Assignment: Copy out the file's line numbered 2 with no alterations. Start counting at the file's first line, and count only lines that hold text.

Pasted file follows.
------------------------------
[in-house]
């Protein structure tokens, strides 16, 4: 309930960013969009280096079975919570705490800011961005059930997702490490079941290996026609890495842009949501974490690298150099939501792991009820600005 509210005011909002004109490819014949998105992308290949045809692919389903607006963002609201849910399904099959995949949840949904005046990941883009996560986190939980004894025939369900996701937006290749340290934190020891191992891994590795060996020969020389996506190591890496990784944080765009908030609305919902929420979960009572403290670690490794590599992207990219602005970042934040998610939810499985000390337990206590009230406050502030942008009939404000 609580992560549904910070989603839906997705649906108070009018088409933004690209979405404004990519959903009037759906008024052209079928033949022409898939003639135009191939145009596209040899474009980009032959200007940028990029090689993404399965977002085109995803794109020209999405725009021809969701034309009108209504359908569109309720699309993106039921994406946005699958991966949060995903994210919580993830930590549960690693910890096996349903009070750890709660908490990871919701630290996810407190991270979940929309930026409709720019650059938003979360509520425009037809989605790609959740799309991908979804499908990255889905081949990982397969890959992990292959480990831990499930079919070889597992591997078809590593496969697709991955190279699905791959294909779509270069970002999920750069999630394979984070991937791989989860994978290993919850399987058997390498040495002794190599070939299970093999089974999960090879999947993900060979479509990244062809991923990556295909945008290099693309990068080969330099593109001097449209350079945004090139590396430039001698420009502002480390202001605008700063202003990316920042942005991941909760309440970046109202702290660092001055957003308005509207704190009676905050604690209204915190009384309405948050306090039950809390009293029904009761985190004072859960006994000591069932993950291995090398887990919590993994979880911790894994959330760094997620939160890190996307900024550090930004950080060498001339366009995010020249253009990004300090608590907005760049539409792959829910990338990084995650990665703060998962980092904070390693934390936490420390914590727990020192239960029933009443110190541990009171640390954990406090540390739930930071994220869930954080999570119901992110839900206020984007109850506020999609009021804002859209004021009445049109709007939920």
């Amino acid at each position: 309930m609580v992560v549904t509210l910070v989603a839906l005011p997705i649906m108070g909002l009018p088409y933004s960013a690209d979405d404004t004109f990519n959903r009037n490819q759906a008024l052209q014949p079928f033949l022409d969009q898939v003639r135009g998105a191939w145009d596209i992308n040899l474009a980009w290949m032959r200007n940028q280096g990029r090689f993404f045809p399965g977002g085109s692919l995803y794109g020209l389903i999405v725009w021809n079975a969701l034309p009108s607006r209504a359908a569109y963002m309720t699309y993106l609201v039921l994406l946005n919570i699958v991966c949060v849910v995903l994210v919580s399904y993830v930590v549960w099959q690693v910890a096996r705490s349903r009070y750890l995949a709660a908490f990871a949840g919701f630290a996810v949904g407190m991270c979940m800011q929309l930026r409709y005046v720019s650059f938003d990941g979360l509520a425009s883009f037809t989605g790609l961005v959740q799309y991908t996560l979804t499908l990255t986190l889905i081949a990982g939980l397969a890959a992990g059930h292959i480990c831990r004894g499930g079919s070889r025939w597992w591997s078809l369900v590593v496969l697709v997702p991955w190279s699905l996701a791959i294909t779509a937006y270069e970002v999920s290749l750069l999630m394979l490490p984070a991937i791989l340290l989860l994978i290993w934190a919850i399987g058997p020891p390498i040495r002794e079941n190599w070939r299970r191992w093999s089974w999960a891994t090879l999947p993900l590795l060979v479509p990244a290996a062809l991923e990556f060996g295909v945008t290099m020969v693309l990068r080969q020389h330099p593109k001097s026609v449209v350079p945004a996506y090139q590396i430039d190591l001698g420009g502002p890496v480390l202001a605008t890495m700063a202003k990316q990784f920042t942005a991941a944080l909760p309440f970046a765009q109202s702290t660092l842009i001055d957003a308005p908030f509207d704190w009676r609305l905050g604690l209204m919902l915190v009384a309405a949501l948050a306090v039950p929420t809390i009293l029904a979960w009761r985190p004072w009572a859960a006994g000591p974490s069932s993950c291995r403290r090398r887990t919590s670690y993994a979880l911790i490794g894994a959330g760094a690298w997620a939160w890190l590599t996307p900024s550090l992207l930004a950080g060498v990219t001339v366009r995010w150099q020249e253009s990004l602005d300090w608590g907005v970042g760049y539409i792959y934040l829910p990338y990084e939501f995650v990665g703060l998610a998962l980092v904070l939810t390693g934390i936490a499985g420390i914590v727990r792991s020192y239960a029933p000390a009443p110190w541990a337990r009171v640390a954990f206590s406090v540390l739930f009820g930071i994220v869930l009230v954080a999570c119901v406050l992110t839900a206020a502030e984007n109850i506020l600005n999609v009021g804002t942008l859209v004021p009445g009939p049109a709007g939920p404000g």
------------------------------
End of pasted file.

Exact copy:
């Protein structure tokens, strides 16, 4: 309930960013969009280096079975919570705490800011961005059930997702490490079941290996026609890495842009949501974490690298150099939501792991009820600005 509210005011909002004109490819014949998105992308290949045809692919389903607006963002609201849910399904099959995949949840949904005046990941883009996560986190939980004894025939369900996701937006290749340290934190020891191992891994590795060996020969020389996506190591890496990784944080765009908030609305919902929420979960009572403290670690490794590599992207990219602005970042934040998610939810499985000390337990206590009230406050502030942008009939404000 609580992560549904910070989603839906997705649906108070009018088409933004690209979405404004990519959903009037759906008024052209079928033949022409898939003639135009191939145009596209040899474009980009032959200007940028990029090689993404399965977002085109995803794109020209999405725009021809969701034309009108209504359908569109309720699309993106039921994406946005699958991966949060995903994210919580993830930590549960690693910890096996349903009070750890709660908490990871919701630290996810407190991270979940929309930026409709720019650059938003979360509520425009037809989605790609959740799309991908979804499908990255889905081949990982397969890959992990292959480990831990499930079919070889597992591997078809590593496969697709991955190279699905791959294909779509270069970002999920750069999630394979984070991937791989989860994978290993919850399987058997390498040495002794190599070939299970093999089974999960090879999947993900060979479509990244062809991923990556295909945008290099693309990068080969330099593109001097449209350079945004090139590396430039001698420009502002480390202001605008700063202003990316920042942005991941909760309440970046109202702290660092001055957003308005509207704190009676905050604690209204915190009384309405948050306090039950809390009293029904009761985190004072859960006994000591069932993950291995090398887990919590993994979880911790894994959330760094997620939160890190996307900024550090930004950080060498001339366009995010020249253009990004300090608590907005760049539409792959829910990338990084995650990665703060998962980092904070390693934390936490420390914590727990020192239960029933009443110190541990009171640390954990406090540390739930930071994220869930954080999570119901992110839900206020984007109850506020999609009021804002859209004021009445049109709007939920």